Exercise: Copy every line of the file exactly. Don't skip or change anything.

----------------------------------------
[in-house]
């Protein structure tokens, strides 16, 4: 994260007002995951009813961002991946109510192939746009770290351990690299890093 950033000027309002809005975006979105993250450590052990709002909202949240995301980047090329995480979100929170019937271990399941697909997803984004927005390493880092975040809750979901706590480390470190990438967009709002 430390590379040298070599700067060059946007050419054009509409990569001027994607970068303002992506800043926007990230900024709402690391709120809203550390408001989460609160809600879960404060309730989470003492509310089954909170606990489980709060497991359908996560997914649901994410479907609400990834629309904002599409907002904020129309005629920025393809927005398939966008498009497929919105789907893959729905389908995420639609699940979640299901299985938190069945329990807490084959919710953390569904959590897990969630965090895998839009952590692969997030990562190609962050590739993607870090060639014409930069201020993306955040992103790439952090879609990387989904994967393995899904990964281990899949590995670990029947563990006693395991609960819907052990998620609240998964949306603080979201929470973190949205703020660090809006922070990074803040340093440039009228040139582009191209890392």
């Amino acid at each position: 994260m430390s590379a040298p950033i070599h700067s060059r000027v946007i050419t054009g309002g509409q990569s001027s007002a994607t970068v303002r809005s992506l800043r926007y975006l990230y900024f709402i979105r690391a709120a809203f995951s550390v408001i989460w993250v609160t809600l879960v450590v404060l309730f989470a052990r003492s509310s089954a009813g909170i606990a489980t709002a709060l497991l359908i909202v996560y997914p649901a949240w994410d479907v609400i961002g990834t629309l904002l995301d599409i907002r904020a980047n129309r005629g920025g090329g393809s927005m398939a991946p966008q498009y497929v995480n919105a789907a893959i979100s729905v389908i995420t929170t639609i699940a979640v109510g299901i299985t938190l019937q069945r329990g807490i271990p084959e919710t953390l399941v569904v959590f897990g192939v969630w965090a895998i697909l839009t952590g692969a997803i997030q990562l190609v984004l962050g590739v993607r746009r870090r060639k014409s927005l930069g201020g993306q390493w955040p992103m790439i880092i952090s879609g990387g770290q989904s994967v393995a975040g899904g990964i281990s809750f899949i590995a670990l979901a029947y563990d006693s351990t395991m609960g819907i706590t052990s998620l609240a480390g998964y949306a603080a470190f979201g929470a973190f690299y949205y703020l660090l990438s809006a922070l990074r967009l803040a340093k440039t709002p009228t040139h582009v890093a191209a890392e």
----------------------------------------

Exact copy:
[in-house]
């Protein structure tokens, strides 16, 4: 994260007002995951009813961002991946109510192939746009770290351990690299890093 950033000027309002809005975006979105993250450590052990709002909202949240995301980047090329995480979100929170019937271990399941697909997803984004927005390493880092975040809750979901706590480390470190990438967009709002 430390590379040298070599700067060059946007050419054009509409990569001027994607970068303002992506800043926007990230900024709402690391709120809203550390408001989460609160809600879960404060309730989470003492509310089954909170606990489980709060497991359908996560997914649901994410479907609400990834629309904002599409907002904020129309005629920025393809927005398939966008498009497929919105789907893959729905389908995420639609699940979640299901299985938190069945329990807490084959919710953390569904959590897990969630965090895998839009952590692969997030990562190609962050590739993607870090060639014409930069201020993306955040992103790439952090879609990387989904994967393995899904990964281990899949590995670990029947563990006693395991609960819907052990998620609240998964949306603080979201929470973190949205703020660090809006922070990074803040340093440039009228040139582009191209890392």
């Amino acid at each position: 994260m430390s590379a040298p950033i070599h700067s060059r000027v946007i050419t054009g309002g509409q990569s001027s007002a994607t970068v303002r809005s992506l800043r926007y975006l990230y900024f709402i979105r690391a709120a809203f995951s550390v408001i989460w993250v609160t809600l879960v450590v404060l309730f989470a052990r003492s509310s089954a009813g909170i606990a489980t709002a709060l497991l359908i909202v996560y997914p649901a949240w994410d479907v609400i961002g990834t629309l904002l995301d599409i907002r904020a980047n129309r005629g920025g090329g393809s927005m398939a991946p966008q498009y497929v995480n919105a789907a893959i979100s729905v389908i995420t929170t639609i699940a979640v109510g299901i299985t938190l019937q069945r329990g807490i271990p084959e919710t953390l399941v569904v959590f897990g192939v969630w965090a895998i697909l839009t952590g692969a997803i997030q990562l190609v984004l962050g590739v993607r746009r870090r060639k014409s927005l930069g201020g993306q390493w955040p992103m790439i880092i952090s879609g990387g770290q989904s994967v393995a975040g899904g990964i281990s809750f899949i590995a670990l979901a029947y563990d006693s351990t395991m609960g819907i706590t052990s998620l609240a480390g998964y949306a603080a470190f979201g929470a973190f690299y949205y703020l660090l990438s809006a922070l990074r967009l803040a340093k440039t709002p009228t040139h582009v890093a191209a890392e």